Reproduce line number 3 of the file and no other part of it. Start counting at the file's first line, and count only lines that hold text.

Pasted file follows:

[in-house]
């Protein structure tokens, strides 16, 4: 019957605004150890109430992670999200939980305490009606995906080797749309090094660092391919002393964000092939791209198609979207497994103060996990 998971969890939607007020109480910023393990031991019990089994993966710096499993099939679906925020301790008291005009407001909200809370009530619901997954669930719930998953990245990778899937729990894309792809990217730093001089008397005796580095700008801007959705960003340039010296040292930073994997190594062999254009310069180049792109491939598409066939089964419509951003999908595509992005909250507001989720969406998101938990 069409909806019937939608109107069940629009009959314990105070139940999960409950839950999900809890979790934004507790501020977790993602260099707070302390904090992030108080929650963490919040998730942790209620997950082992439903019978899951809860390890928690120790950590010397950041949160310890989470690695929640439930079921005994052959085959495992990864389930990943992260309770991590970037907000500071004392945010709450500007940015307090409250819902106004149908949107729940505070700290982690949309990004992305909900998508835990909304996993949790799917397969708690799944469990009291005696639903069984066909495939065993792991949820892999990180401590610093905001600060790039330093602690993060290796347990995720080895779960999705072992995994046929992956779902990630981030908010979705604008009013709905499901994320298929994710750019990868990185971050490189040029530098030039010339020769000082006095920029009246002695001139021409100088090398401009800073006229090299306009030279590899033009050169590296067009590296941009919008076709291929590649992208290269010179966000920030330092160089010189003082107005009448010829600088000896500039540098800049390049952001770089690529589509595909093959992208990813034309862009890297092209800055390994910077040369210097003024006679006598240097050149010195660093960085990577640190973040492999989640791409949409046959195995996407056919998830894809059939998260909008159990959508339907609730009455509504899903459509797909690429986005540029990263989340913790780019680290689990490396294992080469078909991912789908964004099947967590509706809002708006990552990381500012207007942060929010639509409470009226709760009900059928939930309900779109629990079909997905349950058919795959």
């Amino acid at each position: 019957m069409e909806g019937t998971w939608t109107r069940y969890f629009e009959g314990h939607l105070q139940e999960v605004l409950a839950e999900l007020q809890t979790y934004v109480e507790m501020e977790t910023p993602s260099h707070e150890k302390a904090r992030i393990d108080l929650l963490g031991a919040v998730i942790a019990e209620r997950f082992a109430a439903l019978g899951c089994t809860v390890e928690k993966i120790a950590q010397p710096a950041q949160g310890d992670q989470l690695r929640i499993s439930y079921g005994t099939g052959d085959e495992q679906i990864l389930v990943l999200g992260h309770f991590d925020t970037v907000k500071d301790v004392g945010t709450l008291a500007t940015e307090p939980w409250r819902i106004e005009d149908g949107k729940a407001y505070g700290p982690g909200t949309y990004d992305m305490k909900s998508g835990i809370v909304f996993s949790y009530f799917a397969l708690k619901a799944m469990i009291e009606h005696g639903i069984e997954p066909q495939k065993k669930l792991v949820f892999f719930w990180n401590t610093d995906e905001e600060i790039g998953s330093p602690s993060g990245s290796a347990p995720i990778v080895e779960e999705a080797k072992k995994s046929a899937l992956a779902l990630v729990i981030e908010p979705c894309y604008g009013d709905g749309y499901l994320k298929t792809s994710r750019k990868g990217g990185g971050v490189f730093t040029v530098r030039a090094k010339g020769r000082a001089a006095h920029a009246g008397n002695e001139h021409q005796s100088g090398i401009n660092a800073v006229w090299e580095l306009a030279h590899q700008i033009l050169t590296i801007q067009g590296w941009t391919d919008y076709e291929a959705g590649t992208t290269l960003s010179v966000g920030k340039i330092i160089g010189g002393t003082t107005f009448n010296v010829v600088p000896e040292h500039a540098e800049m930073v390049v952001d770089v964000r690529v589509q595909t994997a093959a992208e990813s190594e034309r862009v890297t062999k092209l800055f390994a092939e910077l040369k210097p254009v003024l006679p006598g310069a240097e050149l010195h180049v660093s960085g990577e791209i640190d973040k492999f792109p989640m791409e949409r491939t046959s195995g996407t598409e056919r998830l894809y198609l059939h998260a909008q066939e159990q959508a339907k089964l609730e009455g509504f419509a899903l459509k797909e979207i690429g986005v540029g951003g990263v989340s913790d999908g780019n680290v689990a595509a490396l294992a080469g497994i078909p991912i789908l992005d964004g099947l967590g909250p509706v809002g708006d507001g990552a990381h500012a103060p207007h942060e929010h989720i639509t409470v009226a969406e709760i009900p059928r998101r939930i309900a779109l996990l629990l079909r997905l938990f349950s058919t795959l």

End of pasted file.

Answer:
């Amino acid at each position: 019957m069409e909806g019937t998971w939608t109107r069940y969890f629009e009959g314990h939607l105070q139940e999960v605004l409950a839950e999900l007020q809890t979790y934004v109480e507790m501020e977790t910023p993602s260099h707070e150890k302390a904090r992030i393990d108080l929650l963490g031991a919040v998730i942790a019990e209620r997950f082992a109430a439903l019978g899951c089994t809860v390890e928690k993966i120790a950590q010397p710096a950041q949160g310890d992670q989470l690695r929640i499993s439930y079921g005994t099939g052959d085959e495992q679906i990864l389930v990943l999200g992260h309770f991590d925020t970037v907000k500071d301790v004392g945010t709450l008291a500007t940015e307090p939980w409250r819902i106004e005009d149908g949107k729940a407001y505070g700290p982690g909200t949309y990004d992305m305490k909900s998508g835990i809370v909304f996993s949790y009530f799917a397969l708690k619901a799944m469990i009291e009606h005696g639903i069984e997954p066909q495939k065993k669930l792991v949820f892999f719930w990180n401590t610093d995906e905001e600060i790039g998953s330093p602690s993060g990245s290796a347990p995720i990778v080895e779960e999705a080797k072992k995994s046929a899937l992956a779902l990630v729990i981030e908010p979705c894309y604008g009013d709905g749309y499901l994320k298929t792809s994710r750019k990868g990217g990185g971050v490189f730093t040029v530098r030039a090094k010339g020769r000082a001089a006095h920029a009246g008397n002695e001139h021409q005796s100088g090398i401009n660092a800073v006229w090299e580095l306009a030279h590899q700008i033009l050169t590296i801007q067009g590296w941009t391919d919008y076709e291929a959705g590649t992208t290269l960003s010179v966000g920030k340039i330092i160089g010189g002393t003082t107005f009448n010296v010829v600088p000896e040292h500039a540098e800049m930073v390049v952001d770089v964000r690529v589509q595909t994997a093959a992208e990813s190594e034309r862009v890297t062999k092209l800055f390994a092939e910077l040369k210097p254009v003024l006679p006598g310069a240097e050149l010195h180049v660093s960085g990577e791209i640190d973040k492999f792109p989640m791409e949409r491939t046959s195995g996407t598409e056919r998830l894809y198609l059939h998260a909008q066939e159990q959508a339907k089964l609730e009455g509504f419509a899903l459509k797909e979207i690429g986005v540029g951003g990263v989340s913790d999908g780019n680290v689990a595509a490396l294992a080469g497994i078909p991912i789908l992005d964004g099947l967590g909250p509706v809002g708006d507001g990552a990381h500012a103060p207007h942060e929010h989720i639509t409470v009226a969406e709760i009900p059928r998101r939930i309900a779109l996990l629990l079909r997905l938990f349950s058919t795959l």